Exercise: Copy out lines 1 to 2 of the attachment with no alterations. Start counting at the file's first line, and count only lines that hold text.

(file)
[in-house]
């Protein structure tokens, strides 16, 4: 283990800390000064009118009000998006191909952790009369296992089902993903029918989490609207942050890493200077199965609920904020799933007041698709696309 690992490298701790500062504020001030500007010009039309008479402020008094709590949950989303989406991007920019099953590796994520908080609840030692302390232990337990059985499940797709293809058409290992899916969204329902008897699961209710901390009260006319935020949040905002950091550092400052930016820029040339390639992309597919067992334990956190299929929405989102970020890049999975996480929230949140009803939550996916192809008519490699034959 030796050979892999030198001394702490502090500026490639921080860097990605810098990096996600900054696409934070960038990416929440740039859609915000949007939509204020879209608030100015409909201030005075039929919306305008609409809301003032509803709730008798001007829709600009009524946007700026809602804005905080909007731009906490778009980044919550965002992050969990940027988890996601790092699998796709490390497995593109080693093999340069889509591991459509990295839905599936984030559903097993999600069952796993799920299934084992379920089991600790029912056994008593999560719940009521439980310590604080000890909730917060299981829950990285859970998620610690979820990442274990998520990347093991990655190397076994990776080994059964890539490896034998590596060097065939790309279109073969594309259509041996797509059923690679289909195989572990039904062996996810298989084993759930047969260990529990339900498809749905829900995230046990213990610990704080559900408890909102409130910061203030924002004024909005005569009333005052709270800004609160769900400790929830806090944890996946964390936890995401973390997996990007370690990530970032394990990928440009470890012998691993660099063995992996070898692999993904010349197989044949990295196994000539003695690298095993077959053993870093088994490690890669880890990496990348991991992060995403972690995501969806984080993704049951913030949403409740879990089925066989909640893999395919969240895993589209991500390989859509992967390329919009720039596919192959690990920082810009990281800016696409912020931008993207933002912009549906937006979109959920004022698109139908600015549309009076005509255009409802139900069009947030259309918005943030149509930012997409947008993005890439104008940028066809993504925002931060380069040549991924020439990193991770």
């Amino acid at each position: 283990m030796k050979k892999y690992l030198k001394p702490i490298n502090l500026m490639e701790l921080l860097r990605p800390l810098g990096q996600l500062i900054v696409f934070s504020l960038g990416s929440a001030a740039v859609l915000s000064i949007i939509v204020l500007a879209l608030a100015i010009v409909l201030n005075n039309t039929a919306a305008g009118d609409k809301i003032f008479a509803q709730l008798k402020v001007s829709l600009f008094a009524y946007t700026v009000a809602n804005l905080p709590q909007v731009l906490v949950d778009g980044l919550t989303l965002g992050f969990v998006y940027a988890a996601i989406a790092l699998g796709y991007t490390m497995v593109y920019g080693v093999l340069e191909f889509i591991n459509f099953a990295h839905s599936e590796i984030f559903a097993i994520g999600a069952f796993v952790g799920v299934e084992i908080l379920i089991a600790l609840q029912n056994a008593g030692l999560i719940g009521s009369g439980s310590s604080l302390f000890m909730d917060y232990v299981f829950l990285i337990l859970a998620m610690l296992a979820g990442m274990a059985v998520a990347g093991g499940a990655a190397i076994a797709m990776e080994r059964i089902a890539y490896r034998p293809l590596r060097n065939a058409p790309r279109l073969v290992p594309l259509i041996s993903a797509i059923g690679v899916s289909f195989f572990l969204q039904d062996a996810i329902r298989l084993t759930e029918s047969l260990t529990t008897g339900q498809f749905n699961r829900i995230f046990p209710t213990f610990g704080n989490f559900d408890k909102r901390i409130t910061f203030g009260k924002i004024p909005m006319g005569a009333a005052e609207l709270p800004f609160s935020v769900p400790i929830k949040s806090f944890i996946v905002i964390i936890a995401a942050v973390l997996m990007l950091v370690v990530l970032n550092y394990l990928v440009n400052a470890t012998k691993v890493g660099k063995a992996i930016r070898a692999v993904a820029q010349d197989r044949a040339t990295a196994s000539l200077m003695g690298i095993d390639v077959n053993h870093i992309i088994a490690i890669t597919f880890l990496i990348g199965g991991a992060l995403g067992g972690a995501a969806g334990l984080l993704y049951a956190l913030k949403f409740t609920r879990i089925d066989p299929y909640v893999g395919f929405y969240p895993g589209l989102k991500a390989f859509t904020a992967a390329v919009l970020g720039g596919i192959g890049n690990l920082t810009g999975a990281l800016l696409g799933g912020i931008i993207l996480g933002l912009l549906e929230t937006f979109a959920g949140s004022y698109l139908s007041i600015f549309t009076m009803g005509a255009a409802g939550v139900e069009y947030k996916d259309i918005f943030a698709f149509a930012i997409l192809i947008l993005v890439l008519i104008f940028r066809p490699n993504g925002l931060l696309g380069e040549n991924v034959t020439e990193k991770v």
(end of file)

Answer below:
[in-house]
């Protein structure tokens, strides 16, 4: 283990800390000064009118009000998006191909952790009369296992089902993903029918989490609207942050890493200077199965609920904020799933007041698709696309 690992490298701790500062504020001030500007010009039309008479402020008094709590949950989303989406991007920019099953590796994520908080609840030692302390232990337990059985499940797709293809058409290992899916969204329902008897699961209710901390009260006319935020949040905002950091550092400052930016820029040339390639992309597919067992334990956190299929929405989102970020890049999975996480929230949140009803939550996916192809008519490699034959 030796050979892999030198001394702490502090500026490639921080860097990605810098990096996600900054696409934070960038990416929440740039859609915000949007939509204020879209608030100015409909201030005075039929919306305008609409809301003032509803709730008798001007829709600009009524946007700026809602804005905080909007731009906490778009980044919550965002992050969990940027988890996601790092699998796709490390497995593109080693093999340069889509591991459509990295839905599936984030559903097993999600069952796993799920299934084992379920089991600790029912056994008593999560719940009521439980310590604080000890909730917060299981829950990285859970998620610690979820990442274990998520990347093991990655190397076994990776080994059964890539490896034998590596060097065939790309279109073969594309259509041996797509059923690679289909195989572990039904062996996810298989084993759930047969260990529990339900498809749905829900995230046990213990610990704080559900408890909102409130910061203030924002004024909005005569009333005052709270800004609160769900400790929830806090944890996946964390936890995401973390997996990007370690990530970032394990990928440009470890012998691993660099063995992996070898692999993904010349197989044949990295196994000539003695690298095993077959053993870093088994490690890669880890990496990348991991992060995403972690995501969806984080993704049951913030949403409740879990089925066989909640893999395919969240895993589209991500390989859509992967390329919009720039596919192959690990920082810009990281800016696409912020931008993207933002912009549906937006979109959920004022698109139908600015549309009076005509255009409802139900069009947030259309918005943030149509930012997409947008993005890439104008940028066809993504925002931060380069040549991924020439990193991770």